PITTSBURGH — For Chuck Tanner, it was all about family.
There was the 1979 World Series when the Pirates — energized by the thumping anthem We Are Family — soared to a title.
And there was Game 5 of that Series, when the comeback started for a Pirates team facing elimination by the Orioles. Mr. Tanner learned his mother had died that morning, but he insisted on managing because he knew she would have wanted him to.
Mr. Tanner, 82, one of baseball's upbeat figures, died Friday in his hometown of New Castle, Pa., after a long illness.
"In baseball, we will remember his eternal optimism and his passion for the game," said his son, former major-league pitcher Bruce Tanner.
He'll be noted in the record book, too, for a smashing debut: Playing for the Milwaukee Braves in 1955, he homered on the first pitch he saw as a major-leaguer.
Renowned for his never-wavering confidence and an inherent belief that no deficit was too large to overcome, Mr. Tanner managed the White Sox, A's, Pirates and Braves to a record of 1,352-1,381 from 1970 to 1988. He won one division title and finished second five times.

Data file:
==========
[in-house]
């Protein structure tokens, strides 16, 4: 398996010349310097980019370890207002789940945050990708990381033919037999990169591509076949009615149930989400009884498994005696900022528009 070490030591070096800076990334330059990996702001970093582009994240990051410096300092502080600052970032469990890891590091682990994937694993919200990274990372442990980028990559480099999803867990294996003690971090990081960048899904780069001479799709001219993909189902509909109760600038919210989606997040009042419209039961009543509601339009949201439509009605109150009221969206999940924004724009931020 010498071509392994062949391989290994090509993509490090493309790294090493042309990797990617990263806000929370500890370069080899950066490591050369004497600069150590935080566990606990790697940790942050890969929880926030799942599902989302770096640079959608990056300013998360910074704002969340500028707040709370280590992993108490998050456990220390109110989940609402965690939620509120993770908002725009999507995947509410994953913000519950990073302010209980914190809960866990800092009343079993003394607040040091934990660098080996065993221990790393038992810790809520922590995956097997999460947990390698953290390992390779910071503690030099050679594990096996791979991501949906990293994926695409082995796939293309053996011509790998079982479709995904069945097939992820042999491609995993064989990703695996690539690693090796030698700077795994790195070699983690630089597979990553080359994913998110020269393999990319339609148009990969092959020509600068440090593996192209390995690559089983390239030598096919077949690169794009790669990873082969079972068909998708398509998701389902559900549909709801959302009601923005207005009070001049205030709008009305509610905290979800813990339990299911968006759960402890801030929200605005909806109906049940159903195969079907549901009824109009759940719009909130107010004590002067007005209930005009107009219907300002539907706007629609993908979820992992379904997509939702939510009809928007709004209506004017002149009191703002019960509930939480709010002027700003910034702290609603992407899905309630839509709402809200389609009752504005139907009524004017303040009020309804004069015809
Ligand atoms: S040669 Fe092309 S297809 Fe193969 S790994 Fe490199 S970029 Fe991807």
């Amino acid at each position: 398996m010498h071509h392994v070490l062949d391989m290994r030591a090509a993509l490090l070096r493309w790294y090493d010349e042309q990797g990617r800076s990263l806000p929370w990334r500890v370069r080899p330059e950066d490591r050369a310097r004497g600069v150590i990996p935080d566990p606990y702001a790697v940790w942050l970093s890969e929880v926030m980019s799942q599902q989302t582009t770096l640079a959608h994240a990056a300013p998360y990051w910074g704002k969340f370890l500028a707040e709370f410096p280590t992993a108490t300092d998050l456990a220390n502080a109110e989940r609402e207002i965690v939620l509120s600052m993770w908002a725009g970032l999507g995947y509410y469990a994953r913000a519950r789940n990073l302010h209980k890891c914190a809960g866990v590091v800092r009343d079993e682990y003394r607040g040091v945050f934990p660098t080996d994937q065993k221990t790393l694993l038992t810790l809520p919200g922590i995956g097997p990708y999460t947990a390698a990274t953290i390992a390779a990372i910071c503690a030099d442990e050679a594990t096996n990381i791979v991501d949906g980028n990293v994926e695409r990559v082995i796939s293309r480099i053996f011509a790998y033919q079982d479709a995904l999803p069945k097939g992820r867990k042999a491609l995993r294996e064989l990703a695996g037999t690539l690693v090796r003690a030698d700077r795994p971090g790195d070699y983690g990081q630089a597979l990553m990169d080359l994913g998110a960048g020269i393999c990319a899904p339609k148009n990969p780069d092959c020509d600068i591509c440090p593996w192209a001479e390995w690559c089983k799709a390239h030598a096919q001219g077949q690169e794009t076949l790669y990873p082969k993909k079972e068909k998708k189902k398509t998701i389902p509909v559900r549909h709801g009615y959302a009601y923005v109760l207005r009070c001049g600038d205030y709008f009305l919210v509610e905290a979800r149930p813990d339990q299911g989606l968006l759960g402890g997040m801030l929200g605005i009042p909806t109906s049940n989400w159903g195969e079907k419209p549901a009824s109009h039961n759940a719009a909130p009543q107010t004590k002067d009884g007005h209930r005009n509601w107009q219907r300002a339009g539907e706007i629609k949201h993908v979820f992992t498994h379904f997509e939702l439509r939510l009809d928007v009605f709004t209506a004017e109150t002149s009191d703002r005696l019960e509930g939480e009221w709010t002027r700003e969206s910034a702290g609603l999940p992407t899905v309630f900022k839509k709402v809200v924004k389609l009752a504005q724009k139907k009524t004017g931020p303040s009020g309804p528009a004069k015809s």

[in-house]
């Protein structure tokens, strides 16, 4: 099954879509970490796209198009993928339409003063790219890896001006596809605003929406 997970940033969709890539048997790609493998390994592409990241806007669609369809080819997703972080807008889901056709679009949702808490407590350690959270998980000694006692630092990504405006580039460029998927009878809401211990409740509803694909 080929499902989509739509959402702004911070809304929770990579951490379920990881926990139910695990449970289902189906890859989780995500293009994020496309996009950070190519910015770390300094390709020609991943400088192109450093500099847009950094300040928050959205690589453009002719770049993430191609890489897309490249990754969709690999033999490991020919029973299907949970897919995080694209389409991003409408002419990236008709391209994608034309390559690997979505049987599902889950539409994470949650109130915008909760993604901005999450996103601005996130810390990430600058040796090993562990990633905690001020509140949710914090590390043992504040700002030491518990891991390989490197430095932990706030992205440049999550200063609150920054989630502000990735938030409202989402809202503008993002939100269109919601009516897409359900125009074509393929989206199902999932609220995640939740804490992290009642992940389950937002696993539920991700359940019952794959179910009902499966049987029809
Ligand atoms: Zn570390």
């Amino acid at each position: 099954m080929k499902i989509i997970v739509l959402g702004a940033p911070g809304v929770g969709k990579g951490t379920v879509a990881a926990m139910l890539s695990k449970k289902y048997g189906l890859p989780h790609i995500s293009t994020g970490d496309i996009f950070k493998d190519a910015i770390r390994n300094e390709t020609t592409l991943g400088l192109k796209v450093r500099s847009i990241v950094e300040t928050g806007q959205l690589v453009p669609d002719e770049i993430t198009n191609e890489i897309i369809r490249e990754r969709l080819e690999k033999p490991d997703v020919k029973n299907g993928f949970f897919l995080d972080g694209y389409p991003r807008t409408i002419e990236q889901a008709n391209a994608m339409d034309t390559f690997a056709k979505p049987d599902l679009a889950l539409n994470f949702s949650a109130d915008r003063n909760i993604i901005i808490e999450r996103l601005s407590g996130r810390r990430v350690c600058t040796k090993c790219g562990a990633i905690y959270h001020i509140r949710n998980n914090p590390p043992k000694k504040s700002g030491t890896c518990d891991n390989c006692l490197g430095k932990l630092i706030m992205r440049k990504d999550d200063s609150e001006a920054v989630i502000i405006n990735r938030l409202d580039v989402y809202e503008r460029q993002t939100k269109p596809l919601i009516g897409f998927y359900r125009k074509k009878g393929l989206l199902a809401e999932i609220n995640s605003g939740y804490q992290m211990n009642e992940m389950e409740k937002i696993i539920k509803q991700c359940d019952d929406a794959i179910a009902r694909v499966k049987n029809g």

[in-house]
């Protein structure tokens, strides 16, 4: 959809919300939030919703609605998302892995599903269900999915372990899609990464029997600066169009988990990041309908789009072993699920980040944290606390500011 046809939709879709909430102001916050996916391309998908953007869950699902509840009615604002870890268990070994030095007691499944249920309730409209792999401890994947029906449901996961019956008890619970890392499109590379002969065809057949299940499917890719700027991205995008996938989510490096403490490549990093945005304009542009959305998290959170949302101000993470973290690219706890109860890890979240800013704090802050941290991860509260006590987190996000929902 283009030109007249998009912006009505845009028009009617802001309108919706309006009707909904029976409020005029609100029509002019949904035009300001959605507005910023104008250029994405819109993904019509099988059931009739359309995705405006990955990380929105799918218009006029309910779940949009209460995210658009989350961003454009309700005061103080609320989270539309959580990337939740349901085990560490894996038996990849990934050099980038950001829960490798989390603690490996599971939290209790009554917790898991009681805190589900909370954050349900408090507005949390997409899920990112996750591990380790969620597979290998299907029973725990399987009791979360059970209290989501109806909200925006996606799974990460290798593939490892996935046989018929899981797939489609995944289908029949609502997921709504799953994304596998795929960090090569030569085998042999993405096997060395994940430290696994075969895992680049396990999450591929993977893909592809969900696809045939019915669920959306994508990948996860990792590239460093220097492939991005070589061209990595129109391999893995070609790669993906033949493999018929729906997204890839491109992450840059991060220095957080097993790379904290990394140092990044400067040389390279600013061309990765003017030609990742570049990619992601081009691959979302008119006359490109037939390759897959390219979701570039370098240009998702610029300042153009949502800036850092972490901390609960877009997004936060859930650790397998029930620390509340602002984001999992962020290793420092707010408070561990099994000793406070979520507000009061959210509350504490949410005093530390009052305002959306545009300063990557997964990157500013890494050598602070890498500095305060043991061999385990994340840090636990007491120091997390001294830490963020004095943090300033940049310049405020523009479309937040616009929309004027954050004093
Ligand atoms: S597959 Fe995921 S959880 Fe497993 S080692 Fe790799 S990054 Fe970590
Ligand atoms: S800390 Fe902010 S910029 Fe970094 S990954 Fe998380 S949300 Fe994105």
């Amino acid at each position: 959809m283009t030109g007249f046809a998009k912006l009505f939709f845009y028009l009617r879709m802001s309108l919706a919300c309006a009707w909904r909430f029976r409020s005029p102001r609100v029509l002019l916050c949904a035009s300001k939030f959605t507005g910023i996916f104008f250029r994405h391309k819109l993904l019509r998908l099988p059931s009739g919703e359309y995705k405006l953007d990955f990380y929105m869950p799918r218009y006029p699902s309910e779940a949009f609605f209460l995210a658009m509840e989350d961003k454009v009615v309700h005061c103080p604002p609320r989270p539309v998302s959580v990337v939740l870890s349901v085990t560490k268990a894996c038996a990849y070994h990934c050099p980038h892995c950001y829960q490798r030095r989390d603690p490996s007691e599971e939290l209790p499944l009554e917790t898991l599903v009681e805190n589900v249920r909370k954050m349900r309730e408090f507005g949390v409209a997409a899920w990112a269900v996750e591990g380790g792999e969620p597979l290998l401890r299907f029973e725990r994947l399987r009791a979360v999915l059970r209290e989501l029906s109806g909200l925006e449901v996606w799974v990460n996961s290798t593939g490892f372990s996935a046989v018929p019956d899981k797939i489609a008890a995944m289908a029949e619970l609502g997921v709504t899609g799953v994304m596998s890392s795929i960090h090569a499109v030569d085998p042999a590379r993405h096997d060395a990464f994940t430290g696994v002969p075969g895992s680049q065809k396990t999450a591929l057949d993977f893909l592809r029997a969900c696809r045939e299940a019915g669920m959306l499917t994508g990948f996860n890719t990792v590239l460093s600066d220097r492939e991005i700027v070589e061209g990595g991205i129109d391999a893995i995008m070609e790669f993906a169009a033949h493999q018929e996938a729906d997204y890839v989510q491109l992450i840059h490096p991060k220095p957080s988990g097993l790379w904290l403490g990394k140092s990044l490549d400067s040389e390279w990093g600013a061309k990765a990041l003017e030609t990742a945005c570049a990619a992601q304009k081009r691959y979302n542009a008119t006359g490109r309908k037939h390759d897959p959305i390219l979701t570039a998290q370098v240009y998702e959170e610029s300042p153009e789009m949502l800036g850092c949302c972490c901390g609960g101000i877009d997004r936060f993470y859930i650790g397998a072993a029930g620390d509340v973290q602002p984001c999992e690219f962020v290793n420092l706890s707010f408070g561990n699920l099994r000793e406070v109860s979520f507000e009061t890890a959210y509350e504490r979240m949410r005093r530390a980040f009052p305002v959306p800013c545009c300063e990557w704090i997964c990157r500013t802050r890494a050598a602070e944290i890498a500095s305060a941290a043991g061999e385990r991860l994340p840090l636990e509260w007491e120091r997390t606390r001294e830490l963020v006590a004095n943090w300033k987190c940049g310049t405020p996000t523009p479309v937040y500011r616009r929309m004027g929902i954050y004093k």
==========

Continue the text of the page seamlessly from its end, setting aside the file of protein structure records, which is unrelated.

"It's hard to win a pennant," Mr. Tanner once said, "but it's harder to lose one."
Mr. Tanner's irrepressible faith was tested on that morning of Game 5 in 1979, with the Pirates trailing the Orioles 3-1. Mr. Tanner awoke and found out his mother had died in a nursing home in New Castle, about 50 miles northwest of Pittsburgh.
A grieving Mr. Tanner stuck with his team, saying: "She knows we're in trouble, so she went upstairs to get some help."
Mr. Tanner started left-hander Jim Rooker, who had won four games all season, rather than future Hall of Famer Bert Blyleven. Rooker held the Orioles to one run over five innings, and the Pirates, led by aging star Willie Stargell, went on to sweep the final three games.
"Chuck was a class act who always carried himself with grace, humility and integrity," Pirates president Frank Coonelly said.